For the month of February, auto sales in the U.S. were on course to achieve a fourth consecutive month of strong sales. The U.S. housing market experienced gains, reducing concerns over a series of U.S. federal spending cuts slated to start on Friday. Morgan Stanley analyst Adam Jonas said that for February, the annual U.S. auto sales rate is expected to come in at approximately 15.3 million vehicles.
This exceeds the 15.1 million rate that economists expected, according to a poll conducted by Thomson Reuters. Since November, this rate has held above the 15 million-vehicle mark indicating that increasing home values are helping American consumers have more confidence about purchasing a new vehicle. This increase takes place during a time when the average vehicle on the road is a record high of 11 years old and going past the point that it can be fixed. Kurt McNeil, head of U.S. sales operations for General Motors Co., said that the “escalator” is on its way up instead of down.
GM had revealed that it posted a sales increase that exceeded their expectations. Sales of pickup trucks for the month had been boosted by increased housing construction. McNeil said that small business owners accounted for 40% of truck sales, offering a "strong vote of confidence in the underlying economy.” GM, the biggest U.S. automaker, reported an almost 30% increase in the sales of its Chevrolet Silverado trucks. Meanwhile, Ford Motor Co's F-Series gained 15.3%.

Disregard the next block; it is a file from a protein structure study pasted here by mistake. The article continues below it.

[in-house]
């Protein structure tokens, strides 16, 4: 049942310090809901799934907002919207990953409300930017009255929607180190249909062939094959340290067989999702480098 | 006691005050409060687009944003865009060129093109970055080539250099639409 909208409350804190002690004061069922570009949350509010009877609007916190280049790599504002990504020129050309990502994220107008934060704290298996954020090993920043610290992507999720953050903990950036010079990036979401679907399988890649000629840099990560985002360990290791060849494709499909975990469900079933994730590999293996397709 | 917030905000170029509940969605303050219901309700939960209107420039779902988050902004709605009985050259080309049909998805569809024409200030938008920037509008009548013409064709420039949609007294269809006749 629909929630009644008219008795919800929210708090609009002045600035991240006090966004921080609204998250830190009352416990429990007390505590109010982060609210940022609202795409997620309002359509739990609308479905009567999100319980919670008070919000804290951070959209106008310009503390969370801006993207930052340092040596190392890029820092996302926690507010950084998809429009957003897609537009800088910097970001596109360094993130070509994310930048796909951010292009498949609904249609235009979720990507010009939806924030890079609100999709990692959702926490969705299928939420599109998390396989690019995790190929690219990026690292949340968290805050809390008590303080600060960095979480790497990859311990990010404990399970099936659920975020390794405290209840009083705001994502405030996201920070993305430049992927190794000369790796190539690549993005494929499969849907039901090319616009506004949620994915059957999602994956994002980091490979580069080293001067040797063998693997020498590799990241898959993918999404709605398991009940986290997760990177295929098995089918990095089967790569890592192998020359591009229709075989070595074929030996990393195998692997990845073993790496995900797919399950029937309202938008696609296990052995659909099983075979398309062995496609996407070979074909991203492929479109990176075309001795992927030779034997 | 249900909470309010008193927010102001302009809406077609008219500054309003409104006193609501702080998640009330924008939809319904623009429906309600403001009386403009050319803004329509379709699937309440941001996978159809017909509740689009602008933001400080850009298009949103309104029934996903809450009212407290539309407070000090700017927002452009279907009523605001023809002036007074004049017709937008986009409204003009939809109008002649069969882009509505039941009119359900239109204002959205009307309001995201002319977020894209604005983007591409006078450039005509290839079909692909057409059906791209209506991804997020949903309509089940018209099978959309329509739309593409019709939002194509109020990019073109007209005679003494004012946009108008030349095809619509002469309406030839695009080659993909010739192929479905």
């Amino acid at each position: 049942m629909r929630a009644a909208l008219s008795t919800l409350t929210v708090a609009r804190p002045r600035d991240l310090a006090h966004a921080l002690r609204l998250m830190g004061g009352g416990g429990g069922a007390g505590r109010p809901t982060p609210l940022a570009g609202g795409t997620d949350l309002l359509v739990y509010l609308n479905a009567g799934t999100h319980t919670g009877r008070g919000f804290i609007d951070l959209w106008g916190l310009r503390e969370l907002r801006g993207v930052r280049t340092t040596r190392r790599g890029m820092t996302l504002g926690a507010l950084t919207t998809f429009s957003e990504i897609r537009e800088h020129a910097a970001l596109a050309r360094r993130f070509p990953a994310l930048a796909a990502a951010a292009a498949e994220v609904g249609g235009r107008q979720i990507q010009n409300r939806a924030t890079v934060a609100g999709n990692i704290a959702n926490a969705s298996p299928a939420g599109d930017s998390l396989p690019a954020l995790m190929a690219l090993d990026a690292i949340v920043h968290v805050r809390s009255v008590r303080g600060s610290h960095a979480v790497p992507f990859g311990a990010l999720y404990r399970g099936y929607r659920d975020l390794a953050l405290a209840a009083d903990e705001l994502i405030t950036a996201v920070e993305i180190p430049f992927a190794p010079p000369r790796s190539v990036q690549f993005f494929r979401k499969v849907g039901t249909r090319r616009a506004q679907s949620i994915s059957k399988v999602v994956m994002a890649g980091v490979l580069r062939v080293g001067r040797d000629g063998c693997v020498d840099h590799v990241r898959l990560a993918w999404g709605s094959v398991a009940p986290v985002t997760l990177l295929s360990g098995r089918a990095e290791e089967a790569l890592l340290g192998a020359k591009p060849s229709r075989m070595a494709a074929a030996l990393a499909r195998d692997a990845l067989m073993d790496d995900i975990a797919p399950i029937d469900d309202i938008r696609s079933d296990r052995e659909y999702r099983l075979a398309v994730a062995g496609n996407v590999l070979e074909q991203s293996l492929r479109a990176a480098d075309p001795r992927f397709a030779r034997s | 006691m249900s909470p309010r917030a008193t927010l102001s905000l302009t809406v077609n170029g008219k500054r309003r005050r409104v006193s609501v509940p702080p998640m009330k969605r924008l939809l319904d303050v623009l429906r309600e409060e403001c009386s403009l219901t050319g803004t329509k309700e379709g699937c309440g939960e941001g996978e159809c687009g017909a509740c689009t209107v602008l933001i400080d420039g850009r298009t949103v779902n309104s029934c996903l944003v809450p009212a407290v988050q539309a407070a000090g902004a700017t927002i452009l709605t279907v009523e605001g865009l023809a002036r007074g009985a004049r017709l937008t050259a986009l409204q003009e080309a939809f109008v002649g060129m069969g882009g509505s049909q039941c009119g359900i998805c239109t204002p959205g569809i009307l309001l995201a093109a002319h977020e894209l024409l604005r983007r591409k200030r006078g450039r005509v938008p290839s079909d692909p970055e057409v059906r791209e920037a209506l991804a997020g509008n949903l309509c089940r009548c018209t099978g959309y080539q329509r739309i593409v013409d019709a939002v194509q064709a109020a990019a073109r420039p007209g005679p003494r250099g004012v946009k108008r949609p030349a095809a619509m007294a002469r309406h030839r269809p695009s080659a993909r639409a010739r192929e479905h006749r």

During conference calls last Friday, Ford and GM executives claimed that improvements in the housing market and the building up of the demand for new vehicles made up for the risks posed to the bigger economy by the across-the-board "sequestration" U.S. budget cuts. Ford Chief Economist Ellen Hughes-Cromwick said that U.S. consumers are displaying "nerves of steel" as they’re confronted with budget cuts. She explained that these cuts would remove around half a percentage point from GDP growth if completely realized. Monthly car sales are considered an early indicator of economic health. It’s now the fourth year since the auto industry was hit hard by a financial crisis that led to the bankruptcy of GM and Chrysler Group LLC in 2009.